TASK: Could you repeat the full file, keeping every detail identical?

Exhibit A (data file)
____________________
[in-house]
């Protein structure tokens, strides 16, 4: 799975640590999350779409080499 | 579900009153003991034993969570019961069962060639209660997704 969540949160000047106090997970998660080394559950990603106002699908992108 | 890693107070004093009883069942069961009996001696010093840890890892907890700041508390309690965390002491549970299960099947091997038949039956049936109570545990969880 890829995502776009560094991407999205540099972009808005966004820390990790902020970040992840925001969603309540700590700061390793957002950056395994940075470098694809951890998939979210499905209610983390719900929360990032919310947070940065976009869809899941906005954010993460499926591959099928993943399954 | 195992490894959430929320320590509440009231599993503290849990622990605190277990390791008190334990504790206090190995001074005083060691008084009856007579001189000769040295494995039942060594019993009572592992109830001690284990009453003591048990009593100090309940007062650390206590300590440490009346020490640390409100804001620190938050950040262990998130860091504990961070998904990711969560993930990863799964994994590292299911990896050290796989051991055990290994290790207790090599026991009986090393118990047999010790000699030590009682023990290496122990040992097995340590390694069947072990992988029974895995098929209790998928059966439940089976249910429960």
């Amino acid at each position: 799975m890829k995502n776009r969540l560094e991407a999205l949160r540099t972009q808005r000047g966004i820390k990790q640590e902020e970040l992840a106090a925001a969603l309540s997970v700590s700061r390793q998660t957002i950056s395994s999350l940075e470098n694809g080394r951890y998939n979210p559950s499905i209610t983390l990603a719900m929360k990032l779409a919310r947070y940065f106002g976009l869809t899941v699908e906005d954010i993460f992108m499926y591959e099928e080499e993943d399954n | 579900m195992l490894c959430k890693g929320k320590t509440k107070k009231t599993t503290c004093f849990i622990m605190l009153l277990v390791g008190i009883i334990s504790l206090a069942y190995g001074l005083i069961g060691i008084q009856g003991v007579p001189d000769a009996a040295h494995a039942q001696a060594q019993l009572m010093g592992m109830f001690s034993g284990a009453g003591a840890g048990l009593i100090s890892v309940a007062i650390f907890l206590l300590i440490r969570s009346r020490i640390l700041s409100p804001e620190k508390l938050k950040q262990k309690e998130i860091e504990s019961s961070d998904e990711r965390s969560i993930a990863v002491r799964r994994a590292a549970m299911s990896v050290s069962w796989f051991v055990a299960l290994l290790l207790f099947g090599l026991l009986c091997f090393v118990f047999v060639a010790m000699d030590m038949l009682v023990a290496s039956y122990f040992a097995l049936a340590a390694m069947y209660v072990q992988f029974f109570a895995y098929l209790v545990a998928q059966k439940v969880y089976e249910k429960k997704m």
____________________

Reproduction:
[in-house]
């Protein structure tokens, strides 16, 4: 799975640590999350779409080499 | 579900009153003991034993969570019961069962060639209660997704 969540949160000047106090997970998660080394559950990603106002699908992108 | 890693107070004093009883069942069961009996001696010093840890890892907890700041508390309690965390002491549970299960099947091997038949039956049936109570545990969880 890829995502776009560094991407999205540099972009808005966004820390990790902020970040992840925001969603309540700590700061390793957002950056395994940075470098694809951890998939979210499905209610983390719900929360990032919310947070940065976009869809899941906005954010993460499926591959099928993943399954 | 195992490894959430929320320590509440009231599993503290849990622990605190277990390791008190334990504790206090190995001074005083060691008084009856007579001189000769040295494995039942060594019993009572592992109830001690284990009453003591048990009593100090309940007062650390206590300590440490009346020490640390409100804001620190938050950040262990998130860091504990961070998904990711969560993930990863799964994994590292299911990896050290796989051991055990290994290790207790090599026991009986090393118990047999010790000699030590009682023990290496122990040992097995340590390694069947072990992988029974895995098929209790998928059966439940089976249910429960």
């Amino acid at each position: 799975m890829k995502n776009r969540l560094e991407a999205l949160r540099t972009q808005r000047g966004i820390k990790q640590e902020e970040l992840a106090a925001a969603l309540s997970v700590s700061r390793q998660t957002i950056s395994s999350l940075e470098n694809g080394r951890y998939n979210p559950s499905i209610t983390l990603a719900m929360k990032l779409a919310r947070y940065f106002g976009l869809t899941v699908e906005d954010i993460f992108m499926y591959e099928e080499e993943d399954n | 579900m195992l490894c959430k890693g929320k320590t509440k107070k009231t599993t503290c004093f849990i622990m605190l009153l277990v390791g008190i009883i334990s504790l206090a069942y190995g001074l005083i069961g060691i008084q009856g003991v007579p001189d000769a009996a040295h494995a039942q001696a060594q019993l009572m010093g592992m109830f001690s034993g284990a009453g003591a840890g048990l009593i100090s890892v309940a007062i650390f907890l206590l300590i440490r969570s009346r020490i640390l700041s409100p804001e620190k508390l938050k950040q262990k309690e998130i860091e504990s019961s961070d998904e990711r965390s969560i993930a990863v002491r799964r994994a590292a549970m299911s990896v050290s069962w796989f051991v055990a299960l290994l290790l207790f099947g090599l026991l009986c091997f090393v118990f047999v060639a010790m000699d030590m038949l009682v023990a290496s039956y122990f040992a097995l049936a340590a390694m069947y209660v072990q992988f029974f109570a895995y098929l209790v545990a998928q059966k439940v969880y089976e249910k429960k997704m």